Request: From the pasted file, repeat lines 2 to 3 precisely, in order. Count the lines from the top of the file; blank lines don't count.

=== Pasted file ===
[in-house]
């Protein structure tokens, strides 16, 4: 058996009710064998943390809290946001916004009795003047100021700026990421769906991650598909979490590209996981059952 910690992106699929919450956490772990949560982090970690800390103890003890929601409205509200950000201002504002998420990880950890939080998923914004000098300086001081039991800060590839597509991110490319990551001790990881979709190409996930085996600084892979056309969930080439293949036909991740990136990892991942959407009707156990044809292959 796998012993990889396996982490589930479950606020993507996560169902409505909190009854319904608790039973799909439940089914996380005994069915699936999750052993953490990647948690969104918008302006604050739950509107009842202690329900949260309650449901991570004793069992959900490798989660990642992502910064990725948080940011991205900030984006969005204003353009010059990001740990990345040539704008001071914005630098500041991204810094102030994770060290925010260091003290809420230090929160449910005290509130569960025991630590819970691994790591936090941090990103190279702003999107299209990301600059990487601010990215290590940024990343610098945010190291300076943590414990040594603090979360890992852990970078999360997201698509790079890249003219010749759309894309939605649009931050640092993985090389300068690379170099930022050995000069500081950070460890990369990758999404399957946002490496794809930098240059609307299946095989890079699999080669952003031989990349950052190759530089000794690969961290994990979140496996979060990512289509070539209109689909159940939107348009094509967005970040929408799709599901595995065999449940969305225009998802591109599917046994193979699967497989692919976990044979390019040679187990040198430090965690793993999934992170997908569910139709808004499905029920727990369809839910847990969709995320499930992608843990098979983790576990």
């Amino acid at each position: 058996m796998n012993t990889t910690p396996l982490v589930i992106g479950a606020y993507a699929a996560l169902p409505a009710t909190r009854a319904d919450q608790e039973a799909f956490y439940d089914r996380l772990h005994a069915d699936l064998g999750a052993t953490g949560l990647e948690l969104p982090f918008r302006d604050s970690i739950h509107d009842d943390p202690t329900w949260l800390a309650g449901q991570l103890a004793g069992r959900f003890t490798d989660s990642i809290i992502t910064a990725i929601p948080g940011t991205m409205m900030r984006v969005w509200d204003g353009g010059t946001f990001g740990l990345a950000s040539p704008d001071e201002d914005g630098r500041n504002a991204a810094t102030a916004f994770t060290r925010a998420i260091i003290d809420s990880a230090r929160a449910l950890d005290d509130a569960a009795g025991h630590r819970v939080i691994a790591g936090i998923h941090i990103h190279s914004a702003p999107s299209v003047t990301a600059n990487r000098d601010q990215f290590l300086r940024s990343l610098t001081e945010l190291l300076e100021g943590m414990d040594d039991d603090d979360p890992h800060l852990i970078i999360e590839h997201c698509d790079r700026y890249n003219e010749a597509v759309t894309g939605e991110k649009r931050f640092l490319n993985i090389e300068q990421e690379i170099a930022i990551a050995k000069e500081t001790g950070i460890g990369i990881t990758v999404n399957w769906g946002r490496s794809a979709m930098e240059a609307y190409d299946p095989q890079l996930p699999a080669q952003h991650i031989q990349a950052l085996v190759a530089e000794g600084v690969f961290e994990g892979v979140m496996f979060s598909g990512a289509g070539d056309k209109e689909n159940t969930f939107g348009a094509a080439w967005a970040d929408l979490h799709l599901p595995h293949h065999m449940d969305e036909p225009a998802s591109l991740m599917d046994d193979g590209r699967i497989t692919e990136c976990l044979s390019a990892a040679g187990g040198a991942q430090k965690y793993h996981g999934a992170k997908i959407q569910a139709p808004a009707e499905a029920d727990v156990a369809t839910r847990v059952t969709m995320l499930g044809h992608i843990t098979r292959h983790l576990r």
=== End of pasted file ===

């Protein structure tokens, strides 16, 4: 058996009710064998943390809290946001916004009795003047100021700026990421769906991650598909979490590209996981059952 910690992106699929919450956490772990949560982090970690800390103890003890929601409205509200950000201002504002998420990880950890939080998923914004000098300086001081039991800060590839597509991110490319990551001790990881979709190409996930085996600084892979056309969930080439293949036909991740990136990892991942959407009707156990044809292959 796998012993990889396996982490589930479950606020993507996560169902409505909190009854319904608790039973799909439940089914996380005994069915699936999750052993953490990647948690969104918008302006604050739950509107009842202690329900949260309650449901991570004793069992959900490798989660990642992502910064990725948080940011991205900030984006969005204003353009010059990001740990990345040539704008001071914005630098500041991204810094102030994770060290925010260091003290809420230090929160449910005290509130569960025991630590819970691994790591936090941090990103190279702003999107299209990301600059990487601010990215290590940024990343610098945010190291300076943590414990040594603090979360890992852990970078999360997201698509790079890249003219010749759309894309939605649009931050640092993985090389300068690379170099930022050995000069500081950070460890990369990758999404399957946002490496794809930098240059609307299946095989890079699999080669952003031989990349950052190759530089000794690969961290994990979140496996979060990512289509070539209109689909159940939107348009094509967005970040929408799709599901595995065999449940969305225009998802591109599917046994193979699967497989692919976990044979390019040679187990040198430090965690793993999934992170997908569910139709808004499905029920727990369809839910847990969709995320499930992608843990098979983790576990």
């Amino acid at each position: 058996m796998n012993t990889t910690p396996l982490v589930i992106g479950a606020y993507a699929a996560l169902p409505a009710t909190r009854a319904d919450q608790e039973a799909f956490y439940d089914r996380l772990h005994a069915d699936l064998g999750a052993t953490g949560l990647e948690l969104p982090f918008r302006d604050s970690i739950h509107d009842d943390p202690t329900w949260l800390a309650g449901q991570l103890a004793g069992r959900f003890t490798d989660s990642i809290i992502t910064a990725i929601p948080g940011t991205m409205m900030r984006v969005w509200d204003g353009g010059t946001f990001g740990l990345a950000s040539p704008d001071e201002d914005g630098r500041n504002a991204a810094t102030a916004f994770t060290r925010a998420i260091i003290d809420s990880a230090r929160a449910l950890d005290d509130a569960a009795g025991h630590r819970v939080i691994a790591g936090i998923h941090i990103h190279s914004a702003p999107s299209v003047t990301a600059n990487r000098d601010q990215f290590l300086r940024s990343l610098t001081e945010l190291l300076e100021g943590m414990d040594d039991d603090d979360p890992h800060l852990i970078i999360e590839h997201c698509d790079r700026y890249n003219e010749a597509v759309t894309g939605e991110k649009r931050f640092l490319n993985i090389e300068q990421e690379i170099a930022i990551a050995k000069e500081t001790g950070i460890g990369i990881t990758v999404n399957w769906g946002r490496s794809a979709m930098e240059a609307y190409d299946p095989q890079l996930p699999a080669q952003h991650i031989q990349a950052l085996v190759a530089e000794g600084v690969f961290e994990g892979v979140m496996f979060s598909g990512a289509g070539d056309k209109e689909n159940t969930f939107g348009a094509a080439w967005a970040d929408l979490h799709l599901p595995h293949h065999m449940d969305e036909p225009a998802s591109l991740m599917d046994d193979g590209r699967i497989t692919e990136c976990l044979s390019a990892a040679g187990g040198a991942q430090k965690y793993h996981g999934a992170k997908i959407q569910a139709p808004a009707e499905a029920d727990v156990a369809t839910r847990v059952t969709m995320l499930g044809h992608i843990t098979r292959h983790l576990r």